His advice for his frosh self was to stay steadfast amidst the hardships of college. “Always be optimistic as college is a fun and unforgettable experience in which each memory will be cherished. Also, I will advise my frosh self to be good in time management skills, for this is key in everything we do, not just in school.”

For him, College of Education is sure living up to his grade and expectations. Finally, when asked about how he would like to remember his university education, particularly CED, he said, “I would want to remember it as a time in which I was able to contribute a lot during my college years and know that I may have made a difference (even a little bit) and as a fun and memorable experience.”

 

College of Liberal Arts

Easily recognizable as the populace that plies their trade mostly in Miguel Hall, and also deemed the most sociable and fashionable, Liberal Arts students are the creative bunch. They are forced to work with their creative minds through papers, more papers, tons of papers, and also the videos, not to forget. When people say that they are from CLA, students from other colleges tend to be judgmental, saying that CLA subjects are lighter as compared to theirs. CLA also arguably boasts of the most gorgeous people in La Salle with  exquisitely stunning girls which engineering students would die to just even talk to and dashing adonises worthy of being candy cuties. Recently, we had a chat with college president Raymund Nejal and Justine, a regular Arts student. He thinks that being in college itself is a defining moment for everyday, every trial is a definitive learning experience. Justine on the other hand sees that the many opportunities given to express their creativity are the defining experiences in her college.“There are many contests and events offered to us which shape us to evolve into better achievers for God and country, and as the saying goes, it is about redefining liberal identity.”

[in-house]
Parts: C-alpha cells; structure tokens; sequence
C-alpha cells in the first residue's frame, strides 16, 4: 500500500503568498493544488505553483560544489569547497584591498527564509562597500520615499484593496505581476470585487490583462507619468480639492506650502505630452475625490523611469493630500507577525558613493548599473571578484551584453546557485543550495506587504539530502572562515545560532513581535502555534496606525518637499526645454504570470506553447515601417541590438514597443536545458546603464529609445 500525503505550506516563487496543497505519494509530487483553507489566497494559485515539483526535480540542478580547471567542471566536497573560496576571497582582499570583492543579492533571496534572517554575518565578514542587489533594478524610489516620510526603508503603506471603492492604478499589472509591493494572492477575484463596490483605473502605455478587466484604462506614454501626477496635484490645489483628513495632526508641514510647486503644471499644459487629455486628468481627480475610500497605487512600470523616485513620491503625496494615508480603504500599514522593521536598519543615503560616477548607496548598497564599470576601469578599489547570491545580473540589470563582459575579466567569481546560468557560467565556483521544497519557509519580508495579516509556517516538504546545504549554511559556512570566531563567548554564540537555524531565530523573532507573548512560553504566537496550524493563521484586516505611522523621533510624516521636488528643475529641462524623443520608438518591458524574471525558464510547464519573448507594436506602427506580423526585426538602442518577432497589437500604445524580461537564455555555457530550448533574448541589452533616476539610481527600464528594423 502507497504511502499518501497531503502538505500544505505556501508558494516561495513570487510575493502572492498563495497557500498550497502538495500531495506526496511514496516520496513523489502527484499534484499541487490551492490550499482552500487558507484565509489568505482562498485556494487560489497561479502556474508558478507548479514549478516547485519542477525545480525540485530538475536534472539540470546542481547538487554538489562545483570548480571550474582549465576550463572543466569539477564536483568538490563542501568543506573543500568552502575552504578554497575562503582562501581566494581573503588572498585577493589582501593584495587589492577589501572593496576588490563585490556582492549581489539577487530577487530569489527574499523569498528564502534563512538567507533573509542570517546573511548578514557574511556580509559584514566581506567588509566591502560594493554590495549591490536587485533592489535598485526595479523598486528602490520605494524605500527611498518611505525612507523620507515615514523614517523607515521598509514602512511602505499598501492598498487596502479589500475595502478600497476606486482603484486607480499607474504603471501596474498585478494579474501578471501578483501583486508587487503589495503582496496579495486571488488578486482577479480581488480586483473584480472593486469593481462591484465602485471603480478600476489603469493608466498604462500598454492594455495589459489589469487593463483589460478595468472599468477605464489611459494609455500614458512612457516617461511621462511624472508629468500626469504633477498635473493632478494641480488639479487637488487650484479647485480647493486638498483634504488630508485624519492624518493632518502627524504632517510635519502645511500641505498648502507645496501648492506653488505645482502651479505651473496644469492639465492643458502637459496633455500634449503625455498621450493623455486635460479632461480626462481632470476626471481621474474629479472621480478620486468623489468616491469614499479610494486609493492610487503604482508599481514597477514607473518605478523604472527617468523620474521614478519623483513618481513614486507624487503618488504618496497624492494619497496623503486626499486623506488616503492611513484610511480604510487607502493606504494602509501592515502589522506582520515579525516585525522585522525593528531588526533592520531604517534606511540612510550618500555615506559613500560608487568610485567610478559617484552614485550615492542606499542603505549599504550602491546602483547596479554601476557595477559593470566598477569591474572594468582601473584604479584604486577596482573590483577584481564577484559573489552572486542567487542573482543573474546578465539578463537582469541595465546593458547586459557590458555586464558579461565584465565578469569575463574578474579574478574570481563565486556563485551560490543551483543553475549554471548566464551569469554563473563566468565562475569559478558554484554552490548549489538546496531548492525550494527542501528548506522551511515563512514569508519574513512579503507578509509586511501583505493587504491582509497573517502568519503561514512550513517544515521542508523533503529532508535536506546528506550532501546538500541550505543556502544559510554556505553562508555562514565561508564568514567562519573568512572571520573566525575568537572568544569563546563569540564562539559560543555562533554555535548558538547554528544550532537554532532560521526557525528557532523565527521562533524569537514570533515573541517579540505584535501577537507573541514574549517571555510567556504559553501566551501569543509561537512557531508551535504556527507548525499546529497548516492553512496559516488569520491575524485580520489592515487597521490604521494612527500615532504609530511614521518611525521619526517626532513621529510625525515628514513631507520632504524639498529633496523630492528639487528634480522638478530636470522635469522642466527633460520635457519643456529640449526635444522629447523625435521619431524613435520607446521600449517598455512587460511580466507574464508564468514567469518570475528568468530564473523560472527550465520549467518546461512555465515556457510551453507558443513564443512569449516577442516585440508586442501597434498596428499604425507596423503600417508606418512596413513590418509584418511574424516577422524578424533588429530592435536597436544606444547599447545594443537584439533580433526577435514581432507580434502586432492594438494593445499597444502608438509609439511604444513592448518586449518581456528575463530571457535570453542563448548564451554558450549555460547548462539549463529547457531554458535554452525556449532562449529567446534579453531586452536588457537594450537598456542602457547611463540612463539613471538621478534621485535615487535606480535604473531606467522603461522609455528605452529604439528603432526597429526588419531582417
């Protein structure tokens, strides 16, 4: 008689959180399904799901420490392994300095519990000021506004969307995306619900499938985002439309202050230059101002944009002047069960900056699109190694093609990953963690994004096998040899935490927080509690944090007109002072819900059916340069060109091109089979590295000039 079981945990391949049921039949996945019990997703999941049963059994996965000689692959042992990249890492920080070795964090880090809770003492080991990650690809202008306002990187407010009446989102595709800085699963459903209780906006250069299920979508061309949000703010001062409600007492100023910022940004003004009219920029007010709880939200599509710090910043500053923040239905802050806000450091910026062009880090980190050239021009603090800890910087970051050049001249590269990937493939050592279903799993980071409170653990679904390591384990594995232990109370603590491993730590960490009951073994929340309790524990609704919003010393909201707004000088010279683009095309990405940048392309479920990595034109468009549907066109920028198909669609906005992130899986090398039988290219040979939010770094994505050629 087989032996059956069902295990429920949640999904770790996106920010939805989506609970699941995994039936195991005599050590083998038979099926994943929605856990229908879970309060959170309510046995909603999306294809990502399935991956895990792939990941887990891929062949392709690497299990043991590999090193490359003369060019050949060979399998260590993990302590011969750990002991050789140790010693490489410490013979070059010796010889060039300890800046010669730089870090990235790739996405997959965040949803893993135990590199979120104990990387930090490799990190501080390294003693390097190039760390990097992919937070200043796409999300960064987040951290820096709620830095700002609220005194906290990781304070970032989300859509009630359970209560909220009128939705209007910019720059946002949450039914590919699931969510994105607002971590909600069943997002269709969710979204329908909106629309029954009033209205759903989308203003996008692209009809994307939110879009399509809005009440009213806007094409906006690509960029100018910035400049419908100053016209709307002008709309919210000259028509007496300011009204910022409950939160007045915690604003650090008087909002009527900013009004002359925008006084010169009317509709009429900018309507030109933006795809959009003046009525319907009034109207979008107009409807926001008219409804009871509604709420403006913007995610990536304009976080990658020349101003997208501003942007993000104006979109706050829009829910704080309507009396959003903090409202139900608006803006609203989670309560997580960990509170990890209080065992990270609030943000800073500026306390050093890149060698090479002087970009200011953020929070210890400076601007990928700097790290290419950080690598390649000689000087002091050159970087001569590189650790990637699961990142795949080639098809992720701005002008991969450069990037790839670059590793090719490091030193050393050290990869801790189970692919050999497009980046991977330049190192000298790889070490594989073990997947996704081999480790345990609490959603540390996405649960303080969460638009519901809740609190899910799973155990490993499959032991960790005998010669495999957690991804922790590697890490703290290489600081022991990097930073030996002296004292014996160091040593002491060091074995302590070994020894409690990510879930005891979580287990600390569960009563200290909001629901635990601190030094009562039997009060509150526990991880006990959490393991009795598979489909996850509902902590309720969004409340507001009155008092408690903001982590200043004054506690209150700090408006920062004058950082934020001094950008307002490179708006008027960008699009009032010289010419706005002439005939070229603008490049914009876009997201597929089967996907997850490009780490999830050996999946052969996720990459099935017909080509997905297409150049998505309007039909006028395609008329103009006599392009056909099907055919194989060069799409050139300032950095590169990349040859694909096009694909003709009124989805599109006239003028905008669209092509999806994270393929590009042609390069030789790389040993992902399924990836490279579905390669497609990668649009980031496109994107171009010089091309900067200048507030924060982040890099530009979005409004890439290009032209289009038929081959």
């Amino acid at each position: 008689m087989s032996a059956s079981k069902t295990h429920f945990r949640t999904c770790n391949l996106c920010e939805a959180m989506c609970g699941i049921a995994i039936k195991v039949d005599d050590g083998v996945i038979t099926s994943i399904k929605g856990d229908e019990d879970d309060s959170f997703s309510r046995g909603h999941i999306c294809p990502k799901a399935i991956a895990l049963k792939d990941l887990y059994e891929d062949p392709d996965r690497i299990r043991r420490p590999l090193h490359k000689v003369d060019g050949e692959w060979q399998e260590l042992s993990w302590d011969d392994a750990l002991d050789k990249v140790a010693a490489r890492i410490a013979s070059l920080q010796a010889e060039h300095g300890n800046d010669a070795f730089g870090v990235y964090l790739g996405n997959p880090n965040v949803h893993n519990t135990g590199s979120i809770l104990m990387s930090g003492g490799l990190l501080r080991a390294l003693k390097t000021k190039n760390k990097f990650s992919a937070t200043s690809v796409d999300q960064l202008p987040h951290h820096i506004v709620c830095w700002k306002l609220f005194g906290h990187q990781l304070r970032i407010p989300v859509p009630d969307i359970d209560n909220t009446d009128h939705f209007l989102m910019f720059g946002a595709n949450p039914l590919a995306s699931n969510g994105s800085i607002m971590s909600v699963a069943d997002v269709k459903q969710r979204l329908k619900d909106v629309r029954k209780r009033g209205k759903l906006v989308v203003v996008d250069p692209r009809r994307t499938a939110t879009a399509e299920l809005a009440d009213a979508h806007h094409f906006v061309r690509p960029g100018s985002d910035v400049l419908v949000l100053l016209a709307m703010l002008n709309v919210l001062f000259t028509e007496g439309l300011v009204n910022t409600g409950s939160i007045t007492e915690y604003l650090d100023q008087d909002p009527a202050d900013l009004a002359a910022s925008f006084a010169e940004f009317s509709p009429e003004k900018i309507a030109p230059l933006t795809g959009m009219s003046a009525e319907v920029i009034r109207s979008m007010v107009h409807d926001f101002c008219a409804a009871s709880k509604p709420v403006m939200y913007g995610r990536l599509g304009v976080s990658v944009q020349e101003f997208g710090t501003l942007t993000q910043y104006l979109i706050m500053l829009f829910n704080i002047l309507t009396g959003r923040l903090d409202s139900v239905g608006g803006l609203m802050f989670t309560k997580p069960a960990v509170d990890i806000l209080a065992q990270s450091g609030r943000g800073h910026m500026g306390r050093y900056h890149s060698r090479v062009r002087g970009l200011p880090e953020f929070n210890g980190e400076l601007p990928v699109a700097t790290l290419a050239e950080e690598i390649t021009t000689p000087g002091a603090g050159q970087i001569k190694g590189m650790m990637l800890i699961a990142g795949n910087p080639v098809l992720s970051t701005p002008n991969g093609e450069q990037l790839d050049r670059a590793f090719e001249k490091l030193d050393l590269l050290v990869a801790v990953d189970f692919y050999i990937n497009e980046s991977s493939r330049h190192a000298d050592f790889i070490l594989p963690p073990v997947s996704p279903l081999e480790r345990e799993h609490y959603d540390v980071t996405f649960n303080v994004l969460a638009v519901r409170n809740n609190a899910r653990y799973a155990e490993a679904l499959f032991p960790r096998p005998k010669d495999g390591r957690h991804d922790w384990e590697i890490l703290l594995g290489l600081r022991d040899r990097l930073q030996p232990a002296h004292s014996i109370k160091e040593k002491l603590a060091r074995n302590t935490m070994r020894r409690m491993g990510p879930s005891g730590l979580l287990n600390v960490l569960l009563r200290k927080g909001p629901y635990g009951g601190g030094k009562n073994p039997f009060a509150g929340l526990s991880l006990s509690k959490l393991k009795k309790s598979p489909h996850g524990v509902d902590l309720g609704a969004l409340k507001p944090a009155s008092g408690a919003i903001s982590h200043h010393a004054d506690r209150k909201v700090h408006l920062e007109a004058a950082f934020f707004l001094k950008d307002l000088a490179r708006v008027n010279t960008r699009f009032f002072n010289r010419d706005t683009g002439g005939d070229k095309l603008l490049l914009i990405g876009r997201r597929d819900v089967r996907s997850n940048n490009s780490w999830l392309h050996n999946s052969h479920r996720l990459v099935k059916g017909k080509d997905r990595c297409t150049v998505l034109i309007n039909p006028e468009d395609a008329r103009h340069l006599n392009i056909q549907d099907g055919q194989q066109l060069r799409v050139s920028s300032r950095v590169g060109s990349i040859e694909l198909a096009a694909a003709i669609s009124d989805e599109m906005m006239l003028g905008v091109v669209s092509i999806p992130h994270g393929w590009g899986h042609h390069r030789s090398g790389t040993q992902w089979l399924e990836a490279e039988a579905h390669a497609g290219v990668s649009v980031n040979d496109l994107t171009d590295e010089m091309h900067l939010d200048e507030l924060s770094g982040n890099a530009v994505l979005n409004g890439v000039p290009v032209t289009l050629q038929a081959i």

When asked about highs and lows in college, Raymund adamantly says, “Personally, my highest moment in the college is just being a part of it. I feel perfectly right belonging in the college of liberal arts and I am glad that I am nearly graduating under CLA.” He adds that the lows he experienced are only blips in the enigma that is college. “For sure, there is something that I have learned from each disappointment, frustration, failure, or defeat.”

If he could only advise his frosh self on matters such as this, according to him, he would tell himself to take risks and opportunities as they come. “Get out of your comfort zone and try interacting with people whom you didn’t expect to get along with at first. You’d be surprised by how the people who seem to be your exact opposite end up being great friends”, Justine said. CLA has lived up to expectations, Raymund says. But more important are the students and professors in it. “I believe that students, professors, staff, and everyone else involved in this college live up to the years of existence and prestige this college has given the university, and we should continue doing so.” With some wishful and nostalgic thinking, we asked him how he would see college years after. Five years from now however, he would remember college as a moment in his life where he achieved so much more than what he had initially planned for himself.